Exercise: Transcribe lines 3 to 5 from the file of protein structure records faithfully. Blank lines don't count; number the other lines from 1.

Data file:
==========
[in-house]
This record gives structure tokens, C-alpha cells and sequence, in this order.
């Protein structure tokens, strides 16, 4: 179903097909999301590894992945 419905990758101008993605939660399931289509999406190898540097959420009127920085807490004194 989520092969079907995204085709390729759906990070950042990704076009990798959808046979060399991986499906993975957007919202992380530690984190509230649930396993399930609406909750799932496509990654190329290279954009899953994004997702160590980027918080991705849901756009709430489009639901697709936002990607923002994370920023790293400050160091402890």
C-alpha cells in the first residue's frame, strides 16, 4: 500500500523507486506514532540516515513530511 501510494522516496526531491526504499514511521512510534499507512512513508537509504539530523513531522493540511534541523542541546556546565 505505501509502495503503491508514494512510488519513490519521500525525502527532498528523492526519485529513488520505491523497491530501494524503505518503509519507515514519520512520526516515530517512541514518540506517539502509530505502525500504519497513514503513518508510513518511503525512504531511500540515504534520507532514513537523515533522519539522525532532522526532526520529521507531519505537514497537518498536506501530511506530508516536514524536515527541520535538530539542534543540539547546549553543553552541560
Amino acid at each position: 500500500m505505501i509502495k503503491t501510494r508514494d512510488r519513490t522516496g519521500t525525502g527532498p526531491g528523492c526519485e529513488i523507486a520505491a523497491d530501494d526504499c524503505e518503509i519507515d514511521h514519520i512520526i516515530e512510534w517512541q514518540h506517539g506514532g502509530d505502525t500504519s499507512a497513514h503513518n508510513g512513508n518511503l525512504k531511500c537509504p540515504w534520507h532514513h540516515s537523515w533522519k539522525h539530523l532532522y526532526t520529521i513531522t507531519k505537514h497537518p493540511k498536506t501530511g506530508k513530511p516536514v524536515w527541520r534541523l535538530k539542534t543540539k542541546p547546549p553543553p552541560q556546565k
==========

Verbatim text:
């Protein structure tokens, strides 16, 4: 179903097909999301590894992945 419905990758101008993605939660399931289509999406190898540097959420009127920085807490004194 989520092969079907995204085709390729759906990070950042990704076009990798959808046979060399991986499906993975957007919202992380530690984190509230649930396993399930609406909750799932496509990654190329290279954009899953994004997702160590980027918080991705849901756009709430489009639901697709936002990607923002994370920023790293400050160091402890």
C-alpha cells in the first residue's frame, strides 16, 4: 500500500523507486506514532540516515513530511 501510494522516496526531491526504499514511521512510534499507512512513508537509504539530523513531522493540511534541523542541546556546565 505505501509502495503503491508514494512510488519513490519521500525525502527532498528523492526519485529513488520505491523497491530501494524503505518503509519507515514519520512520526516515530517512541514518540506517539502509530505502525500504519497513514503513518508510513518511503525512504531511500540515504534520507532514513537523515533522519539522525532532522526532526520529521507531519505537514497537518498536506501530511506530508516536514524536515527541520535538530539542534543540539547546549553543553552541560
Amino acid at each position: 500500500m505505501i509502495k503503491t501510494r508514494d512510488r519513490t522516496g519521500t525525502g527532498p526531491g528523492c526519485e529513488i523507486a520505491a523497491d530501494d526504499c524503505e518503509i519507515d514511521h514519520i512520526i516515530e512510534w517512541q514518540h506517539g506514532g502509530d505502525t500504519s499507512a497513514h503513518n508510513g512513508n518511503l525512504k531511500c537509504p540515504w534520507h532514513h540516515s537523515w533522519k539522525h539530523l532532522y526532526t520529521i513531522t507531519k505537514h497537518p493540511k498536506t501530511g506530508k513530511p516536514v524536515w527541520r534541523l535538530k539542534t543540539k542541546p547546549p553543553p552541560q556546565k